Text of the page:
Wednesday, June 1, 2016
Bayview A (Hyatt Regency San Francisco)
* noted as presenting author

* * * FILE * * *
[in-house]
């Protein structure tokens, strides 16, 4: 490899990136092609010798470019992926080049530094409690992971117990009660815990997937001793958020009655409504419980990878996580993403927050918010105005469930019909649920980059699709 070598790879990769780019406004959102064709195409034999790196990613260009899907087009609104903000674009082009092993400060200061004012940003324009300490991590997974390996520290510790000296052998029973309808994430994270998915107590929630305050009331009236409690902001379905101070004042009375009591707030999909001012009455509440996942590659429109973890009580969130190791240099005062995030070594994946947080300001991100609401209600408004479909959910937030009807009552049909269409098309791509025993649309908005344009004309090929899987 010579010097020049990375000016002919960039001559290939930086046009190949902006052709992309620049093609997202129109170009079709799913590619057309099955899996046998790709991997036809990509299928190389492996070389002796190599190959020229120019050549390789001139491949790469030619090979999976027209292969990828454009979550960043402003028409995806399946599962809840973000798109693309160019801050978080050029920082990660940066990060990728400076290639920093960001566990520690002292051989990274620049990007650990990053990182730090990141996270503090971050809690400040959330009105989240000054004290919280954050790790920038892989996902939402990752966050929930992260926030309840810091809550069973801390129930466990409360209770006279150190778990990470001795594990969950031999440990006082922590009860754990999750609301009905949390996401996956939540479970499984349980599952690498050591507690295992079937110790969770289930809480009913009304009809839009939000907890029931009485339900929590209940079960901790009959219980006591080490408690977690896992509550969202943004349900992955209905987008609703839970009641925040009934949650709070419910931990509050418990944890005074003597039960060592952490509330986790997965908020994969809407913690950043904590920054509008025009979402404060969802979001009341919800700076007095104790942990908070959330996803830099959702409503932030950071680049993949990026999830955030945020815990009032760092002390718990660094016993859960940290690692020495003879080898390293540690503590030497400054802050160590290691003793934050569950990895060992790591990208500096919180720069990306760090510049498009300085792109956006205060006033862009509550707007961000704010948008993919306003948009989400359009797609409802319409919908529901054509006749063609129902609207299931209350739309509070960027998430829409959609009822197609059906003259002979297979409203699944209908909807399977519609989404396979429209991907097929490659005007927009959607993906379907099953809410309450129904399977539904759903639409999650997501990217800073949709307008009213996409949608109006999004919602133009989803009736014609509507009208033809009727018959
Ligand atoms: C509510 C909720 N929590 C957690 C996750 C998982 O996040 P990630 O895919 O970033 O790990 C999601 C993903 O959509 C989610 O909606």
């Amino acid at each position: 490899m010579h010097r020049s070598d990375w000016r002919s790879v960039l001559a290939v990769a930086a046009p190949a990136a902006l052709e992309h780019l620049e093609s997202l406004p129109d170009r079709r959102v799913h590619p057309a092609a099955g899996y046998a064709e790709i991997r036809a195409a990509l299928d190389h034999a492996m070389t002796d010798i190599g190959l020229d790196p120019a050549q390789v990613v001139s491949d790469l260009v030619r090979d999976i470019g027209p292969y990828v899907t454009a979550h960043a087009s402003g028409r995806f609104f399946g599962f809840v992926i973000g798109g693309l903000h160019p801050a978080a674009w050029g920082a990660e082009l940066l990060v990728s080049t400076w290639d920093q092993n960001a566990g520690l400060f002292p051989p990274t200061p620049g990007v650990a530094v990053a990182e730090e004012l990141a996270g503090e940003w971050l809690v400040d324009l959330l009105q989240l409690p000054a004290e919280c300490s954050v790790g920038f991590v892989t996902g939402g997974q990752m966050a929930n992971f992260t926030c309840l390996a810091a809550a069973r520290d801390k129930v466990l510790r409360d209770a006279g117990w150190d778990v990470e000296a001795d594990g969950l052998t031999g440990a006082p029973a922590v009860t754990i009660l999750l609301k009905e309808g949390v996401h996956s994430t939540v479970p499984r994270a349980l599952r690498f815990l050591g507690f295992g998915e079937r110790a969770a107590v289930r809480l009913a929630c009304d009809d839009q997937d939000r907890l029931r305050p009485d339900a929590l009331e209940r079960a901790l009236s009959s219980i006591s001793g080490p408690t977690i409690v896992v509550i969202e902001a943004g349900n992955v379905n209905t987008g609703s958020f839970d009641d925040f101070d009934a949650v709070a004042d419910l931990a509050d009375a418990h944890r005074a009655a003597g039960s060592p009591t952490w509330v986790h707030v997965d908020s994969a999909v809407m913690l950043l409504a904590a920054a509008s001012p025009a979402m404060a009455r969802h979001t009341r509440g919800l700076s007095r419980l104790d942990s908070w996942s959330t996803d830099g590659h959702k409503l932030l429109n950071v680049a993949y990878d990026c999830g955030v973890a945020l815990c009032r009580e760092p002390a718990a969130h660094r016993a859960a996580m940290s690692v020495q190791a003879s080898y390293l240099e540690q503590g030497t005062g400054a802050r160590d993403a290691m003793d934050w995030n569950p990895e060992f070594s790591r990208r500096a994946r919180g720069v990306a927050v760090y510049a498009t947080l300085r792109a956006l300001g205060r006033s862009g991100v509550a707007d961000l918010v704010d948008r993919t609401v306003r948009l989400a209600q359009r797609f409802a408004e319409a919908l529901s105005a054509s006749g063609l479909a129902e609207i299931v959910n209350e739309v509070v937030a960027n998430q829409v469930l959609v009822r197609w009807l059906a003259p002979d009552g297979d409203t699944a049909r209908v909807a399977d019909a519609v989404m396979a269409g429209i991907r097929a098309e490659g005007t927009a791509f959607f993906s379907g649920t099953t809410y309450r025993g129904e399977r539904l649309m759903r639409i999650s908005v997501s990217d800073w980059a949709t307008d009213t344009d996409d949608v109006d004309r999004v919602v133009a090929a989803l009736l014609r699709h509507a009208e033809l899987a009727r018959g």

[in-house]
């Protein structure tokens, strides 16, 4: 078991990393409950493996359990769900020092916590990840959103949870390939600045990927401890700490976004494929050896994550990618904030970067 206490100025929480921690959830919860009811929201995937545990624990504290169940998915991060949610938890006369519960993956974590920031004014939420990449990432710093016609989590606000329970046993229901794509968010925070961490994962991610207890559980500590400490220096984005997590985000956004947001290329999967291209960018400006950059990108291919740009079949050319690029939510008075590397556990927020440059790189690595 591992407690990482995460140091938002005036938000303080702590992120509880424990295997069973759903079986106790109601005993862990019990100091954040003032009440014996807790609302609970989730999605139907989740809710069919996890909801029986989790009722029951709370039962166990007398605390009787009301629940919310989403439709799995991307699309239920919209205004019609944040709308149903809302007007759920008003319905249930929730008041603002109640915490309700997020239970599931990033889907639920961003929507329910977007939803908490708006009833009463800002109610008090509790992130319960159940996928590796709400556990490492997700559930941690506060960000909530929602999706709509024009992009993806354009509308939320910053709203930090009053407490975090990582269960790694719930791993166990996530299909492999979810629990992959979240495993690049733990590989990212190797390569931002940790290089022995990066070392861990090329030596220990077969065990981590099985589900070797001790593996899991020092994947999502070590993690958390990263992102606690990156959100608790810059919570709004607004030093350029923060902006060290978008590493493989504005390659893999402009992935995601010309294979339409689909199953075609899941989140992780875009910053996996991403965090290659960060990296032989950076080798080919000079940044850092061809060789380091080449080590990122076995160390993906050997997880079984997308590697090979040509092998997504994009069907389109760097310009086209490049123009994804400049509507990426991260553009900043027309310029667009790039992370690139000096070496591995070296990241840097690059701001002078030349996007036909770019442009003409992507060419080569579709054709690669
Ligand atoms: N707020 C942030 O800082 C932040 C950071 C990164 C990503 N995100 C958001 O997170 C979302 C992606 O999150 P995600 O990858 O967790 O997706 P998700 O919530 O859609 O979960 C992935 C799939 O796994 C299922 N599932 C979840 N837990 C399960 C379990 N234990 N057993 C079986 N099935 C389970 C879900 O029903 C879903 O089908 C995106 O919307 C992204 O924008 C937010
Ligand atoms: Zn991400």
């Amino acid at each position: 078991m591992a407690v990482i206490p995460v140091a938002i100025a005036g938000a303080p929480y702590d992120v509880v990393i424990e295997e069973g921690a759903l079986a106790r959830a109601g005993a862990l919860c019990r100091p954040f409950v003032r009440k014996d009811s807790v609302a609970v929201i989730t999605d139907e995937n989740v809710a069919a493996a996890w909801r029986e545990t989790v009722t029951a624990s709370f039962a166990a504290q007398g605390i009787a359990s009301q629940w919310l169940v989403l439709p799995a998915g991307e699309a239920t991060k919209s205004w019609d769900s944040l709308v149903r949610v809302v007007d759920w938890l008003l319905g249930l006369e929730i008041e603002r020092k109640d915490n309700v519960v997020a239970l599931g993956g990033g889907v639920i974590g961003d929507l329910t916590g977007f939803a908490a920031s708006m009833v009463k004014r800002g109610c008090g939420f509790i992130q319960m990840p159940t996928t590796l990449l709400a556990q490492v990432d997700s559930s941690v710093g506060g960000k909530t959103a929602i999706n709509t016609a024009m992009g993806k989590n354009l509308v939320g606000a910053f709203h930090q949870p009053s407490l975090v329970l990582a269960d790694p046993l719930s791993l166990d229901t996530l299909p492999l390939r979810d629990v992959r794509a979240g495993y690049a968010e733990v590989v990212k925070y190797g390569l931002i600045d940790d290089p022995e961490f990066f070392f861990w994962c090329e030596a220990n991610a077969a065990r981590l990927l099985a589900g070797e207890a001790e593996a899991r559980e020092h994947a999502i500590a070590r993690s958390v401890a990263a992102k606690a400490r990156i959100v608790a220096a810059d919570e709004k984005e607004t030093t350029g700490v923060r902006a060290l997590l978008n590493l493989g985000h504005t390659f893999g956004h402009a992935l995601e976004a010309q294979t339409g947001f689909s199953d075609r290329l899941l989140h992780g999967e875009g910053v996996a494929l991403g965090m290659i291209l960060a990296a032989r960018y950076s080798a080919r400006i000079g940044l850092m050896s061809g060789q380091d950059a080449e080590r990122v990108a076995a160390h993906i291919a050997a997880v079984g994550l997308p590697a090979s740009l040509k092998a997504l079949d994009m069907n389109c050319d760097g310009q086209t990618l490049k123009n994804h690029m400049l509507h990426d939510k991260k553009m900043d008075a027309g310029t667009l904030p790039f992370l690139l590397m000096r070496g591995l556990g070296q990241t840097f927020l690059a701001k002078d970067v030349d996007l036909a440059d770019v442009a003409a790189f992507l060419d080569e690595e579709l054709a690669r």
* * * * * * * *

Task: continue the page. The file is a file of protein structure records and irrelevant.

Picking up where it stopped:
Most American Indian (AI) families now live in urban areas, but rigorous research is lacking on the social determinants of their health. Urban AI youth report higher rates, earlier initiation, and more severe consequences of substance use than their non-AI counterparts. Family disruptions, stresses related to moving, and difficulties in establishing and sustaining social and cultural connections are frequently mentioned as contributing to adverse health outcomes for urban AI youth. Ecodevelopmental theory is useful for understanding how peer, family, school, and neighborhood levels interact to influence substance use among urban AI youth. This presentation examines, through latent variable interaction modeling, the complex ways that peers and families influence substance use (alcohol, cigarette, and marijuana) among urban AI youth. Data come from the 2012 Arizona Youth Survey, a state-wide self-report survey of 8th, 10th, and 12th grade students, which includes 2,407 urban AI youth. Using Mplus, confirmatory factor analysis (CFA) and structural equation modeling (SEM) tested the direct and interaction effects of last 30-day alcohol, cigarette and marijuana use. The CFA results comprised four latent variables: two negative influences- substance users in the family and associations with anti-social peers; and, two positive influences- supportive family environment and involvement with pro-social peers (X2= 235.8 (34), p<.001; RMSEA=.05; CFI=.95). For each substance, three SEM models were examined: (1) direct effects only; (2) a model including latent variable interactions for substance users in the family X supportive family environment and substance users in the family X involvement with pro-social peers; and (3) a model including latent variable interactions for associations with anti-social peers X supportive family environment and associations with anti-social peers X involvement with pro-social peers. The SEM results showed significant direct effects for only the negative latent constructs of family and peers, which significantly increased substance use. When latent variable interactions were included, the positive influences - supportive family environment and involvement with pro-social peers - significantly buffered the negative latent effects on substance use. The emerging patterns and relationships between ecodevelopmental factors on substance use help to identify issues that urban AI youth face when navigating within larger socio-environmental contexts that influence the youth’s vulnerability to health disparities. Understanding possible moderators can be useful in designing and delivering strengths-based prevention programs that enhance health and wellbeing of urban AI youth.